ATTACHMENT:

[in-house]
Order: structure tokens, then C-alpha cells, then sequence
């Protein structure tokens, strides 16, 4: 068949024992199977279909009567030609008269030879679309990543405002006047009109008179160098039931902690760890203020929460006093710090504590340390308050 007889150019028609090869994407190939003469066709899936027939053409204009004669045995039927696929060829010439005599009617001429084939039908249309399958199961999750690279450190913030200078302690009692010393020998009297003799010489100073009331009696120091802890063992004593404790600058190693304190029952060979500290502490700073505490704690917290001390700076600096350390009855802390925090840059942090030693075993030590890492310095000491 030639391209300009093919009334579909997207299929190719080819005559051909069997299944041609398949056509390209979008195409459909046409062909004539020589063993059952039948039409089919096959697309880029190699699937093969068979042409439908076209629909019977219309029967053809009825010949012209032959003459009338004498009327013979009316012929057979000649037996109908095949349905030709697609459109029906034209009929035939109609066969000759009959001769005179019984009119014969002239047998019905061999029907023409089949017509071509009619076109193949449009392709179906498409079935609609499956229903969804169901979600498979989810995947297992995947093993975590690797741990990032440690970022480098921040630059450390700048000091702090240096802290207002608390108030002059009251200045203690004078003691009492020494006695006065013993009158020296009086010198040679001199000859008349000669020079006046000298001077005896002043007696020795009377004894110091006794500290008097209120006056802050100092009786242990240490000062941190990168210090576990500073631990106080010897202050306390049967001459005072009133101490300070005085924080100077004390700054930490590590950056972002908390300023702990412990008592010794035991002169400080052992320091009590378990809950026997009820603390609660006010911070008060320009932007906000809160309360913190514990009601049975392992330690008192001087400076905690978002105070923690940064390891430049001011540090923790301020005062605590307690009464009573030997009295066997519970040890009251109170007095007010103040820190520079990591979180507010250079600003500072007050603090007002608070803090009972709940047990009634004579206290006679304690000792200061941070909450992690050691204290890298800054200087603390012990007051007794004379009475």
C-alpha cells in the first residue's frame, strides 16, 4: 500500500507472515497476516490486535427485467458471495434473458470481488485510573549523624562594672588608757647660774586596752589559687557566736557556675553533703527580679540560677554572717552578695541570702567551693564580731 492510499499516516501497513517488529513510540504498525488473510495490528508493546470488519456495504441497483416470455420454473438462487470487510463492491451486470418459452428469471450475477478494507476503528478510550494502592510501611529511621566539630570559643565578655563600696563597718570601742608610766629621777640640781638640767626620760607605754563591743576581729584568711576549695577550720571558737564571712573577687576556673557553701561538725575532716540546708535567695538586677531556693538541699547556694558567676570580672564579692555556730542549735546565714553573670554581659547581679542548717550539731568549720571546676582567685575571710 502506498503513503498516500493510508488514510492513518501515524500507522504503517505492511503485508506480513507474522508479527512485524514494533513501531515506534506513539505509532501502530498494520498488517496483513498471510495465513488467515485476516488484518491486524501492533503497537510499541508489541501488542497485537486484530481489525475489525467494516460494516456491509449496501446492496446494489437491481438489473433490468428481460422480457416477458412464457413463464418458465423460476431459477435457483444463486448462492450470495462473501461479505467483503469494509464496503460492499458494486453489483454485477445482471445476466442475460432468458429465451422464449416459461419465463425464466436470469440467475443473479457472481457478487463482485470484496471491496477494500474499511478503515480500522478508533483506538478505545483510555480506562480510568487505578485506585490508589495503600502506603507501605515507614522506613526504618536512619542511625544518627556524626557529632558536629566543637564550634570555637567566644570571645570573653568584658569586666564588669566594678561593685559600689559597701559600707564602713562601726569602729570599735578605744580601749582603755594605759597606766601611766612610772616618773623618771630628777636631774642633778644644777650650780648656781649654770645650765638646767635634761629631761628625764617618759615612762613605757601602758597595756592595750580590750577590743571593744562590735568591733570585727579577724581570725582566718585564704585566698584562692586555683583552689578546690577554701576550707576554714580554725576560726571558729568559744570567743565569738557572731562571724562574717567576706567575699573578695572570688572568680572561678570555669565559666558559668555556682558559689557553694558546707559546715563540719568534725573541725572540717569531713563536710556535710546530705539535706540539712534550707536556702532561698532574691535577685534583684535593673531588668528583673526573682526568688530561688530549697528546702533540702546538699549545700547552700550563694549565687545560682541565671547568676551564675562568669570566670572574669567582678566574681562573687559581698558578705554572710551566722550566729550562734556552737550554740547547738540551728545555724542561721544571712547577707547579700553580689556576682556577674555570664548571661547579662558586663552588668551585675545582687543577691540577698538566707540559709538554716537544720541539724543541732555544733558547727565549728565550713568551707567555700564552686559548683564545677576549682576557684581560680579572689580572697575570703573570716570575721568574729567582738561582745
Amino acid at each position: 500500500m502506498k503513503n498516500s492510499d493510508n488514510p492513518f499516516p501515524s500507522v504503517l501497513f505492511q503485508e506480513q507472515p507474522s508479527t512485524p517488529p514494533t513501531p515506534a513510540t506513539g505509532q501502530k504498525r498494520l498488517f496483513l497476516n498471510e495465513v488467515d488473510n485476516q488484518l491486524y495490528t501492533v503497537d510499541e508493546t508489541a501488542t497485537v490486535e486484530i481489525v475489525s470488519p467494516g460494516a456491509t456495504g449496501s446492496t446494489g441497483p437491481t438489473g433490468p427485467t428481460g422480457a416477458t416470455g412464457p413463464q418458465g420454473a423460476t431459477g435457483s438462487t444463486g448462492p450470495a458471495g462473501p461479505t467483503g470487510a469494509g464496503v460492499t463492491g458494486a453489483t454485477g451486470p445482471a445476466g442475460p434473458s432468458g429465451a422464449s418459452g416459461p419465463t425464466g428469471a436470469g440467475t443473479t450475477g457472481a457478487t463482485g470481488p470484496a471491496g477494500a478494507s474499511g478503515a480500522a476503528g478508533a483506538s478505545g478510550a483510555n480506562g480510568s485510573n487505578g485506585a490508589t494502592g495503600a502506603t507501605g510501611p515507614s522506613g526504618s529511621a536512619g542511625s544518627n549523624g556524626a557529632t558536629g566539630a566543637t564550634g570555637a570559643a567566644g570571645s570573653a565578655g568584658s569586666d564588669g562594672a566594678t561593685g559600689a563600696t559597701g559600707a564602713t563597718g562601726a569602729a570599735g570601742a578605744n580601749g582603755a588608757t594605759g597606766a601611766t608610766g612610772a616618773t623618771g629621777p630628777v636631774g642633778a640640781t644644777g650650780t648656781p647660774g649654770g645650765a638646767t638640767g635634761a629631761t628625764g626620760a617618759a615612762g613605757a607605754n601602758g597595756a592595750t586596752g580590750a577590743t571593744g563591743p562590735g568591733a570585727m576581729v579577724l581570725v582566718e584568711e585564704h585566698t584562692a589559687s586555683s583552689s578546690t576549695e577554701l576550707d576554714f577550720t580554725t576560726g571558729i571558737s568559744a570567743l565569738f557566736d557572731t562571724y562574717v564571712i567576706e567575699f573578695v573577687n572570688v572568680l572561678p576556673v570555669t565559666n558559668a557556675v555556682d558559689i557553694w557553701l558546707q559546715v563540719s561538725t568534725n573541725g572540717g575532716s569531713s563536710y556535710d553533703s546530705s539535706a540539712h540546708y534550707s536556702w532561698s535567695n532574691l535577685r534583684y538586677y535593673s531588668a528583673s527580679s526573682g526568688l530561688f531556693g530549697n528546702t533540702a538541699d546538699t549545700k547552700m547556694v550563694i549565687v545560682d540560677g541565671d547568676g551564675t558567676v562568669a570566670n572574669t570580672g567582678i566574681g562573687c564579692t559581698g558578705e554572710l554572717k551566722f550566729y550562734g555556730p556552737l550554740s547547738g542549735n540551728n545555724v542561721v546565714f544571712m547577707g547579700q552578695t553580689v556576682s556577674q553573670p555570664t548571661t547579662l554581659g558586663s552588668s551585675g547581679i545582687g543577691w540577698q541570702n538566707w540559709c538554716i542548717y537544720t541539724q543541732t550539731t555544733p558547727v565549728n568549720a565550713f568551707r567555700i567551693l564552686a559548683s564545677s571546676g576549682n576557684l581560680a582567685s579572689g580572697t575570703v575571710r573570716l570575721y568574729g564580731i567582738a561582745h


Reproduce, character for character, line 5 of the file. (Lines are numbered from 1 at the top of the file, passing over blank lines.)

Amino acid at each position: 500500500m502506498k503513503n498516500s492510499d493510508n488514510p492513518f499516516p501515524s500507522v504503517l501497513f505492511q503485508e506480513q507472515p507474522s508479527t512485524p517488529p514494533t513501531p515506534a513510540t506513539g505509532q501502530k504498525r498494520l498488517f496483513l497476516n498471510e495465513v488467515d488473510n485476516q488484518l491486524y495490528t501492533v503497537d510499541e508493546t508489541a501488542t497485537v490486535e486484530i481489525v475489525s470488519p467494516g460494516a456491509t456495504g449496501s446492496t446494489g441497483p437491481t438489473g433490468p427485467t428481460g422480457a416477458t416470455g412464457p413463464q418458465g420454473a423460476t431459477g435457483s438462487t444463486g448462492p450470495a458471495g462473501p461479505t467483503g470487510a469494509g464496503v460492499t463492491g458494486a453489483t454485477g451486470p445482471a445476466g442475460p434473458s432468458g429465451a422464449s418459452g416459461p419465463t425464466g428469471a436470469g440467475t443473479t450475477g457472481a457478487t463482485g470481488p470484496a471491496g477494500a478494507s474499511g478503515a480500522a476503528g478508533a483506538s478505545g478510550a483510555n480506562g480510568s485510573n487505578g485506585a490508589t494502592g495503600a502506603t507501605g510501611p515507614s522506613g526504618s529511621a536512619g542511625s544518627n549523624g556524626a557529632t558536629g566539630a566543637t564550634g570555637a570559643a567566644g570571645s570573653a565578655g568584658s569586666d564588669g562594672a566594678t561593685g559600689a563600696t559597701g559600707a564602713t563597718g562601726a569602729a570599735g570601742a578605744n580601749g582603755a588608757t594605759g597606766a601611766t608610766g612610772a616618773t623618771g629621777p630628777v636631774g642633778a640640781t644644777g650650780t648656781p647660774g649654770g645650765a638646767t638640767g635634761a629631761t628625764g626620760a617618759a615612762g613605757a607605754n601602758g597595756a592595750t586596752g580590750a577590743t571593744g563591743p562590735g568591733a570585727m576581729v579577724l581570725v582566718e584568711e585564704h585566698t584562692a589559687s586555683s583552689s578546690t576549695e577554701l576550707d576554714f577550720t580554725t576560726g571558729i571558737s568559744a570567743l565569738f557566736d557572731t562571724y562574717v564571712i567576706e567575699f573578695v573577687n572570688v572568680l572561678p576556673v570555669t565559666n558559668a557556675v555556682d558559689i557553694w557553701l558546707q559546715v563540719s561538725t568534725n573541725g572540717g575532716s569531713s563536710y556535710d553533703s546530705s539535706a540539712h540546708y534550707s536556702w532561698s535567695n532574691l535577685r534583684y538586677y535593673s531588668a528583673s527580679s526573682g526568688l530561688f531556693g530549697n528546702t533540702a538541699d546538699t549545700k547552700m547556694v550563694i549565687v545560682d540560677g541565671d547568676g551564675t558567676v562568669a570566670n572574669t570580672g567582678i566574681g562573687c564579692t559581698g558578705e554572710l554572717k551566722f550566729y550562734g555556730p556552737l550554740s547547738g542549735n540551728n545555724v542561721v546565714f544571712m547577707g547579700q552578695t553580689v556576682s556577674q553573670p555570664t548571661t547579662l554581659g558586663s552588668s551585675g547581679i545582687g543577691w540577698q541570702n538566707w540559709c538554716i542548717y537544720t541539724q543541732t550539731t555544733p558547727v565549728n568549720a565550713f568551707r567555700i567551693l564552686a559548683s564545677s571546676g576549682n576557684l581560680a582567685s579572689g580572697t575570703v575571710r573570716l570575721y568574729g564580731i567582738a561582745h